Estelle Shohet Brettman (1925-1991)
"A few words about the International Catacomb Society, which I was instrumental in founding in 1980. The Society's members, from varied professions, disciplines and faiths, have been dedicated to three priorities: education, ecumenism, and the need to preserve our past. Their devotion has made possible the realization of the Society's goal: to create awareness of the need to preserve and document the catacombs, those rare vestiges of history which illustrate the commonalities of origin and expression of Jewish, Christian, and pagan funerary practices during the Roman Empire. The hope is also that our project will serve to foster respect and appreciation for the roots and traditions of all cultures, so closely interdependent in our contemporary world; To increase understanding among faiths and cultures by circulating exhibits, sponsoring lectures, and disseminating publications is a major aspect of our work." (Estelle. S. Brettman)
"I have devoted many years to the exploration and interpretation of the Jewish catacombs in Italy. What began as an intensely personal interest in the historical and cultural bonds uniting Jews and Christians has grown beyond personal bounds. My research into the origins and sharing of common funerary symbols ... has captured the attention and interest of scholars and laymen in the USA as well as abroad. Further information and insights in to the oldest continuing community of the Jewish Diaspora will enrich us all, and will pave the way for future investigations into many other areas of Europe, the Near East, and North Africa. The horizons are unlimited." (Estelle S. Brettman)
Estelle Shohet Brettman was the daughter of a doctor who inspired in her a love for Judaic Studies and the ideals of ecumenism. She was a graduate of Girls' Latin School and majored in sciences at Radcliffe, from which she was graduated in 1945. She began her career as a marine biologist, but by the late 1960s and early 70s, an interest in antiquity led her to become an expert on the iconography of ancient gems and seals, and a docent and lecturer on the subject at the Museum of Fine Arts, Boston. She also had a thriving business in antique jewelry, for which she made frequent trips to Europe (especially Italy) and North Africa to buy antique and exotic pieces.
The Classical background of her high school years, the fascination with ancient gems that led her to study symbolism and iconography, her travels, and her own heritage came together in preparation for what became the passion of her later life. Her art lover's eye and researcher's intellect were stimulated by the decoration of ancient structures, especially the catacombs, and the inscriptions she sometimes literally stumbled over at ancient sites. Wanting to know more about what she was seeing, she had to delve ever deeper and find her way to original sources.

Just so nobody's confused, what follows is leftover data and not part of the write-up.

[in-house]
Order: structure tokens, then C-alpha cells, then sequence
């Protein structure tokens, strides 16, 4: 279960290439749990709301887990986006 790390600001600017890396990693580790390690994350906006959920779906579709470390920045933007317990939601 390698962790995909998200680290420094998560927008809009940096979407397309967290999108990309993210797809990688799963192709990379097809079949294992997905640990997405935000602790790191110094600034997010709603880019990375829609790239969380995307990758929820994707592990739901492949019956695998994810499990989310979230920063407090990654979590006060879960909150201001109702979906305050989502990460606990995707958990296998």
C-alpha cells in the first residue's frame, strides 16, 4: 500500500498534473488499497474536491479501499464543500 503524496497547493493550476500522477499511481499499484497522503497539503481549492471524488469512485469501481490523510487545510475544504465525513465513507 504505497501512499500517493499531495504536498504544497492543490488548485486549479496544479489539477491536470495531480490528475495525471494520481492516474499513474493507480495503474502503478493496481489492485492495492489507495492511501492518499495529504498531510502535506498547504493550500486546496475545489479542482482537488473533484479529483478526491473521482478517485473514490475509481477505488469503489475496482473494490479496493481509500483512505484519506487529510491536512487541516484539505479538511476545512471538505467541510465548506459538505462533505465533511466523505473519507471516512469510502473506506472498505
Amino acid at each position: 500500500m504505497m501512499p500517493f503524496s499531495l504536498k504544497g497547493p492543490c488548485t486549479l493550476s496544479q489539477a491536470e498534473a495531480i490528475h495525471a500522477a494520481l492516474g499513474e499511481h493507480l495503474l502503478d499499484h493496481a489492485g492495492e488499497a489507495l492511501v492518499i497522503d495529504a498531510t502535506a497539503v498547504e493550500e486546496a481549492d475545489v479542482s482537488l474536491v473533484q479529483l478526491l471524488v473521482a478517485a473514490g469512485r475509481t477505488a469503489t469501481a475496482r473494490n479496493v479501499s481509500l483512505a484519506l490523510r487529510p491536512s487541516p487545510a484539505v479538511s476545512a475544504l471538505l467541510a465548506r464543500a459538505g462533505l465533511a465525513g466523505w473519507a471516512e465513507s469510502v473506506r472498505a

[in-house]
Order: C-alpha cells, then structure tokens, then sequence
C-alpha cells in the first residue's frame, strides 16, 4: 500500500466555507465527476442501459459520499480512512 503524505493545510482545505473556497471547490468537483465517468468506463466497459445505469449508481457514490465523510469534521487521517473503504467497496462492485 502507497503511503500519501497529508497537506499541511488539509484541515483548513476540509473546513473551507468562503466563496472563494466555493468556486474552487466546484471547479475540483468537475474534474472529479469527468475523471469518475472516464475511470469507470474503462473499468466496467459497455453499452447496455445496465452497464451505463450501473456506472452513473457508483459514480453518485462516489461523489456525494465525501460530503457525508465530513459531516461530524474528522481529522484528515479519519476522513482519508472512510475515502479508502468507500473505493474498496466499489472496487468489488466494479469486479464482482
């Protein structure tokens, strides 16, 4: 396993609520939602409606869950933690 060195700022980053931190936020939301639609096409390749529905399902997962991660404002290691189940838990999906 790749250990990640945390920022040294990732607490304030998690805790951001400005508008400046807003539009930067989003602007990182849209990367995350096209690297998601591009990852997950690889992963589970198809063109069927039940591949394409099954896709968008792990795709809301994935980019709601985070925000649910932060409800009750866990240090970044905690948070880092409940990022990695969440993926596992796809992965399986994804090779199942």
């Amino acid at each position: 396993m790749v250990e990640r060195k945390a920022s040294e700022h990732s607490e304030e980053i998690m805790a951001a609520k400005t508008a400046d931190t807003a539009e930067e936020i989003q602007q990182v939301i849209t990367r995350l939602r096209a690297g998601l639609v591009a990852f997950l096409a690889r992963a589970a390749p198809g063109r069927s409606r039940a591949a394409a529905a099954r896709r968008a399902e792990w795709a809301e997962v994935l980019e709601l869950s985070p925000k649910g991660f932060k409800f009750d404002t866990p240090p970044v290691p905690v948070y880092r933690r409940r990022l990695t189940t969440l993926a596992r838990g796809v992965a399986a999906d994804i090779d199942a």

She set out to learn all she could about the life and beliefs of the people who had created or were commemorated by the ancient remains. She was impressed that for a time under the Roman Empire, Classical paganism, Judaism, and early Christianity existed side-by-side, mingling influences, until the differences between them became the ruling issues and common roots were ignored and lost sight of. To Estelle, the common roots were the keys to reconciliation.
The fragility of the ancient material and the loss that had already occurred of valuable monuments, with all that they could teach us, disturbed her. With characteristic energy and determination, she undertook to awaken people to a cause that few might have been concerned about until Estelle touched them with her vision.
The International Catacomb Society grew out of her heart, her home, and an ever-widening circle of friends that eventually included every creed, class, and interest. It was their dedication, for which Estelle was enormously grateful, that helped her to build the Society and bring the exhibition "Vaults of Memory" to reality.